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Comix are fun, but wait, there is more....

Besides being fun and engaging, there are many other benefits to using graphic novels in education, such as they: scaffold students for whom reading and writing are difficult, foster visual literacy, support, and motivate language learners, and provide a stepping-stone that leads students to more traditional forms of literature.

We know that literacy is not limited to just books and text-based content, but consists other models and media, such as comics, movies and more, that address the needs of those who do not always respond to just text and reading but can develop matching critical thinking skills as those who do, by reading topic-appropriate comix and graphic novels.

Comix and graphic novels can be used to study a wide range of topics, such as literature, journalism, history, sociology, philosophy, statistics, the arts and more. These books are not replacement of traditional text but are a different way to reach out to a wider variety of learners, such as visual thinkers. This is particularly relevant when we view this through the lens of Howard Gardner’s theories about multiple intelligences. The interconnection of text and images, and sequential or non-linear stories, graphic novels promote critical thinking. The results are stories well suited for the visual learner with rich, detailed images as well as engaging narratives, for all people to understand, enjoy, and learn from. In his book Comic Books as History, Joseph Witek, the Director of graduate studies and professor of English at Stetson University writes that “the comic book, a widely accessible and commercially available medium, is now being chosen a form by serious writers whose themes have traditionally been expresses in the forms of verbal narratives (both literary and historiographical),” and that a general reading audience now exists for narratives written in a medium, which has historically been considered solely the domain of sub-literate adolescent fantasies of the crassest commercial exploitation of rote generic formulas. Comic art is thus a literary medium in transition from mass popularity and cultural disdain to a new respectability as a means of expression and communication, and this new respect is evident first in the attitudes of the creators themselves.

One of the primary delights in comix and graphic novels is the freedom to surprise us. Graphic novels and comix provide a more nuanced view that includes a variety of modes of communication and tools for meaning making broadening the definition of literacy.

Subjects that are difficult to broach in the classroom, such as race, religion, and the anxiety about community differences can be introduced to students in graphic novels in ways that other media cannot. Graphic novels are immediate, reversible, and non-linear and can aid untrained teachers on how to handle differences and start conversations about difficult issues. There are numerous examples of graphic novels that tell stories are about youth growing up in new and different, and how the events that they experience shape them into adults, young adults, or even mature youth. These stories describe transitions from childhood to adulthood, and from immigrant or refugee status into a new culture and community. For example, Gene Luen Yang’s American Born Chinese explores the issue of identity from multiple perspectives- emotional, personal, social, as well as multicultural perspectives that address cultural and community issues relating to diversity. Authors from around the world have found the genre to be an excellent media to tell their own stories. Graphic novels examine assumptions of complex issues, such as of shifting identities, in an oblique manner, like Plato’s Allegory of the Cave. But in this case, the stories are told as graphic novels rather than shadows.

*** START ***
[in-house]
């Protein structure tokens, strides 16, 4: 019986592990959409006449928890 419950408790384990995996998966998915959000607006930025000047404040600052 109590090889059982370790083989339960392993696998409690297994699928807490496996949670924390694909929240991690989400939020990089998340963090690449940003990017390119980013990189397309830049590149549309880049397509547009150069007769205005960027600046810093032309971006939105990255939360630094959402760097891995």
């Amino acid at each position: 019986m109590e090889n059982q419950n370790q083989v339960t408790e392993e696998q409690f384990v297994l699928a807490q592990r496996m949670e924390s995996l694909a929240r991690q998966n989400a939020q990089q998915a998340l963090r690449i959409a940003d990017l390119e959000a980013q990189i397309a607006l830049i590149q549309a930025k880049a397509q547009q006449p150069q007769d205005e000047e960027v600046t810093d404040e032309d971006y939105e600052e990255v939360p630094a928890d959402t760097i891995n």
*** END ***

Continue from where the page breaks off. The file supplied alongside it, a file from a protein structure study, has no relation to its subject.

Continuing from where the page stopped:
A graphic novel tells the story only with text and images, but reader use their own imagination to select voices, languages, sound effects and background music. The illustrations provide enough information to make strong, emotional impact, without overwhelming the reader, while the text gives an accurate running commentary describing the activities taking place. As a book, the reader can remain on a page, or move around in a non-linear manner. The impact of this is quite powerful and can remain with the reader far longer than a movie.

Along with the theoretical, there are also practical benefits of using graphic novels in learning environments. For example, the form of a comic book is nearly identical to the storyboards used in movies, television, theater, websites, corporate presentations and more. In instructing students how to make comics, teachers are also providing students with a valuable skill set that is becoming more in demand. Students learn how to create dynamic compositions, transitions from once scene to the next, lighting cues and more. These same kinds of skills are also applicable for creating training tutorials for teaching people practical procedures, such as installing software, or replacing a part in a car. Training videos are good for conceptual projects, but panel-by-panel illustrated tutorials (in the form of a comic) are an excellent media for mechanical training procedures that require the trainee about hard-to-find locations of parts or switches, installing software or changing a vacuum bag or putting on an oxygen mask in an airplane.

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